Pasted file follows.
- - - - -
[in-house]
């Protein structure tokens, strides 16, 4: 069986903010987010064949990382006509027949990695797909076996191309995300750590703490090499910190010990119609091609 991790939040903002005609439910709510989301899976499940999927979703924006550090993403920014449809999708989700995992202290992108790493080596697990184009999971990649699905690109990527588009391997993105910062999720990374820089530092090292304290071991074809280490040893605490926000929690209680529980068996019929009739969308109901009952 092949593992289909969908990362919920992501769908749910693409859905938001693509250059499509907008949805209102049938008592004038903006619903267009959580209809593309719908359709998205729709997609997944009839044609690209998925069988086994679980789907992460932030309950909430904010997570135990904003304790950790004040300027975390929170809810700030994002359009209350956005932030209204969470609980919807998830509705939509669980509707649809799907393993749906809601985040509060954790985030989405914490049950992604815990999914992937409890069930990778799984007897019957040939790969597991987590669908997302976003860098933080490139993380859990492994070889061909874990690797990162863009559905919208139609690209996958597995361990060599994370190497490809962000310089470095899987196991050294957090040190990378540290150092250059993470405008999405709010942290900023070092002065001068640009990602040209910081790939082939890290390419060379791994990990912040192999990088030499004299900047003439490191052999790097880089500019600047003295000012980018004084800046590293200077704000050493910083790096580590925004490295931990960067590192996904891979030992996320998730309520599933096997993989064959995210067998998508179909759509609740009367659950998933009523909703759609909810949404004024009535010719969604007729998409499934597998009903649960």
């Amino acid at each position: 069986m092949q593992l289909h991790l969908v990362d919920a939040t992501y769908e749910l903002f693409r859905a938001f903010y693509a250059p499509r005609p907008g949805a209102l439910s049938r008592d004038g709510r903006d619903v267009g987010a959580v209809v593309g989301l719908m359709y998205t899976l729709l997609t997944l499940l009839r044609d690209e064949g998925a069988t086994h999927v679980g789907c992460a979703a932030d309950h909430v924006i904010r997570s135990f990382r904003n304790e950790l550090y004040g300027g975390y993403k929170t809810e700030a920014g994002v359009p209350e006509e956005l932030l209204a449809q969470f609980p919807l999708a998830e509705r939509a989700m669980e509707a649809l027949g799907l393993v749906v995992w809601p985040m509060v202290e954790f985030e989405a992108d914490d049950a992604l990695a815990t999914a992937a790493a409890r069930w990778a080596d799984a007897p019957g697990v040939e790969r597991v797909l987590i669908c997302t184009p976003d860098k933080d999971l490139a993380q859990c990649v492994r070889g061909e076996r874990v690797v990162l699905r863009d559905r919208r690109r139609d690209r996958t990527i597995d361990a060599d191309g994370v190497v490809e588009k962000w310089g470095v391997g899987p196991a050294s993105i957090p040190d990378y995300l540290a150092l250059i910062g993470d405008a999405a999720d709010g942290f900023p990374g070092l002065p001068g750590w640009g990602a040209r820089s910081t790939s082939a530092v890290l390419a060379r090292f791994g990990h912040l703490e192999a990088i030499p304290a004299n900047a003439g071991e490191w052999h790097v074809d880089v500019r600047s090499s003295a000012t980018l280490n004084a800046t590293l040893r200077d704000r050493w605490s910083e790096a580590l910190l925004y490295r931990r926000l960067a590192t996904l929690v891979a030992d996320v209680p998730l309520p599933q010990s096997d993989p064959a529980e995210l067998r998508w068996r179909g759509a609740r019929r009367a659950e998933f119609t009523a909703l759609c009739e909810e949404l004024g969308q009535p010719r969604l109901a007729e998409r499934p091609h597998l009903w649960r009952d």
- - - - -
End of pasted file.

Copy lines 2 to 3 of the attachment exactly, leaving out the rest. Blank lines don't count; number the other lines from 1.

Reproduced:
């Protein structure tokens, strides 16, 4: 069986903010987010064949990382006509027949990695797909076996191309995300750590703490090499910190010990119609091609 991790939040903002005609439910709510989301899976499940999927979703924006550090993403920014449809999708989700995992202290992108790493080596697990184009999971990649699905690109990527588009391997993105910062999720990374820089530092090292304290071991074809280490040893605490926000929690209680529980068996019929009739969308109901009952 092949593992289909969908990362919920992501769908749910693409859905938001693509250059499509907008949805209102049938008592004038903006619903267009959580209809593309719908359709998205729709997609997944009839044609690209998925069988086994679980789907992460932030309950909430904010997570135990904003304790950790004040300027975390929170809810700030994002359009209350956005932030209204969470609980919807998830509705939509669980509707649809799907393993749906809601985040509060954790985030989405914490049950992604815990999914992937409890069930990778799984007897019957040939790969597991987590669908997302976003860098933080490139993380859990492994070889061909874990690797990162863009559905919208139609690209996958597995361990060599994370190497490809962000310089470095899987196991050294957090040190990378540290150092250059993470405008999405709010942290900023070092002065001068640009990602040209910081790939082939890290390419060379791994990990912040192999990088030499004299900047003439490191052999790097880089500019600047003295000012980018004084800046590293200077704000050493910083790096580590925004490295931990960067590192996904891979030992996320998730309520599933096997993989064959995210067998998508179909759509609740009367659950998933009523909703759609909810949404004024009535010719969604007729998409499934597998009903649960």
């Amino acid at each position: 069986m092949q593992l289909h991790l969908v990362d919920a939040t992501y769908e749910l903002f693409r859905a938001f903010y693509a250059p499509r005609p907008g949805a209102l439910s049938r008592d004038g709510r903006d619903v267009g987010a959580v209809v593309g989301l719908m359709y998205t899976l729709l997609t997944l499940l009839r044609d690209e064949g998925a069988t086994h999927v679980g789907c992460a979703a932030d309950h909430v924006i904010r997570s135990f990382r904003n304790e950790l550090y004040g300027g975390y993403k929170t809810e700030a920014g994002v359009p209350e006509e956005l932030l209204a449809q969470f609980p919807l999708a998830e509705r939509a989700m669980e509707a649809l027949g799907l393993v749906v995992w809601p985040m509060v202290e954790f985030e989405a992108d914490d049950a992604l990695a815990t999914a992937a790493a409890r069930w990778a080596d799984a007897p019957g697990v040939e790969r597991v797909l987590i669908c997302t184009p976003d860098k933080d999971l490139a993380q859990c990649v492994r070889g061909e076996r874990v690797v990162l699905r863009d559905r919208r690109r139609d690209r996958t990527i597995d361990a060599d191309g994370v190497v490809e588009k962000w310089g470095v391997g899987p196991a050294s993105i957090p040190d990378y995300l540290a150092l250059i910062g993470d405008a999405a999720d709010g942290f900023p990374g070092l002065p001068g750590w640009g990602a040209r820089s910081t790939s082939a530092v890290l390419a060379r090292f791994g990990h912040l703490e192999a990088i030499p304290a004299n900047a003439g071991e490191w052999h790097v074809d880089v500019r600047s090499s003295a000012t980018l280490n004084a800046t590293l040893r200077d704000r050493w605490s910083e790096a580590l910190l925004y490295r931990r926000l960067a590192t996904l929690v891979a030992d996320v209680p998730l309520p599933q010990s096997d993989p064959a529980e995210l067998r998508w068996r179909g759509a609740r019929r009367a659950e998933f119609t009523a909703l759609c009739e909810e949404l004024g969308q009535p010719r969604l109901a007729e998409r499934p091609h597998l009903w649960r009952d």